I Have a Patient With Distal Osteolysis and a Loose Stem. What Type of Implant Should I Use and What Bone Stock Can I Anticipate Finding at the Time of Surgery?
When preparing for a revision total hip arthroplasty, bony deficiencies must be accurately assessed and classified to ensure proper treatment choices. Several classification systems have been described for femoral defects, including the system developed by the American Academy of Orthopaedic Surgeons Committee on the Hip, the Endo-Klinik classification, the Mallory classification, the Saleh system, and the Paprosky femoral defect classification.
The Paprosky classification system provides an algorithmic approach to femoral assessment based on the location and extent of bone loss and helps guide the surgeon in selecting the appropriate method for reconstruction. The surgeon must use both the preoperative radiographs as well as the intraoperative findings to properly assess the femoral bone quality. Once the existing femoral component has been removed, a reverse hook curette can be used to sound the femoral canal, remove any existing pseudomembrane, and ensure previously used cement has been entirely removed. This intraoperative technique may reveal bone loss or defects in the patient’s host bone that was unsuspected on preoperative radiographs alone. The Paprosky femoral defect classification system can then be applied to these assessments, arranging the deficiencies into 5 basic types as follows1,2:
1. Type I: In Type I defects, bone loss is minimal and primarily of the cancellous metaphyseal bone with only partial loss of the calcar and anterior posterior (AP) bone. The diaphysis remains intact. This type of bone loss can be seen inresurfacings or after removal of a cementless femoral component without a biologic ingrowth surface. Femora with these defects are not significantly different from those seen during primary total hip arthroplasty.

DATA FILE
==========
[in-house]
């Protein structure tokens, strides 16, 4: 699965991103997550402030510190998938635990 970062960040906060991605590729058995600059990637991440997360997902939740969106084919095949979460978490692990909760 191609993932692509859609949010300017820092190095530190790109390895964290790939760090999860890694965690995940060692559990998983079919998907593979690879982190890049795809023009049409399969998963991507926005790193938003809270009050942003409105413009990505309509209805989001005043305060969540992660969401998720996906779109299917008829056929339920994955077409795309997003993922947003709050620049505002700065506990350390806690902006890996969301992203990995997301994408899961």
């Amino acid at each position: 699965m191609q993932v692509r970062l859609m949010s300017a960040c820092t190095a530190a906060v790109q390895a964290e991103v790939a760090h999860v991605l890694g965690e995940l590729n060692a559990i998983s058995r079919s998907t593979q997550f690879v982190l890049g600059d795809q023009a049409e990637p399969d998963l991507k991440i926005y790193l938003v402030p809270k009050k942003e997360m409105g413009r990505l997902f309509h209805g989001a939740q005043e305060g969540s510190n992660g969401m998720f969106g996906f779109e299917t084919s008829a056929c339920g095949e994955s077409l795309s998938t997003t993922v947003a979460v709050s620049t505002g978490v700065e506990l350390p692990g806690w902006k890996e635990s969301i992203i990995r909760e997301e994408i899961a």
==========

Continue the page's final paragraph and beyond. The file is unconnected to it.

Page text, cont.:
2. Type II: In Type II defects, the diaphysis remains intact; however, the calcar is deficient with extensive metaphyseal cancellous bone loss. These defects are often seen after severe femoral component subsidence, metaphyseal osteolysis, or removal of a cemented component.
3. Type IIIA: In Type IIIA defects, the metaphysis is severely damaged and the defect involves the junction with the diaphysis. In this defect type, a minimum of 4 cm of scratch-fit can be obtained near the isthmus. This defect type can be encountered after removal of a grossly loose cemented femoral component that was put in with first-generation cement techniques.
4. Type IIIB: In Type IIIB defects, the metaphysis is severely damaged and the defect extends further into the diaphysis with less than 4 cm of diaphyseal bone available for distal fixation. Distal osteolysis seen with cementless femoral prostheses or failed cemented components inserted using cement restrictors can lead to this type of defect.
5. Type IV: In Type IV defects, both the metaphysis and the diaphysis are extensively damaged, the cortices are thinned with a widened femoral canal, and the isthmus is nonsupportive. These defects are rare but represent a significant challenge to reconstruct.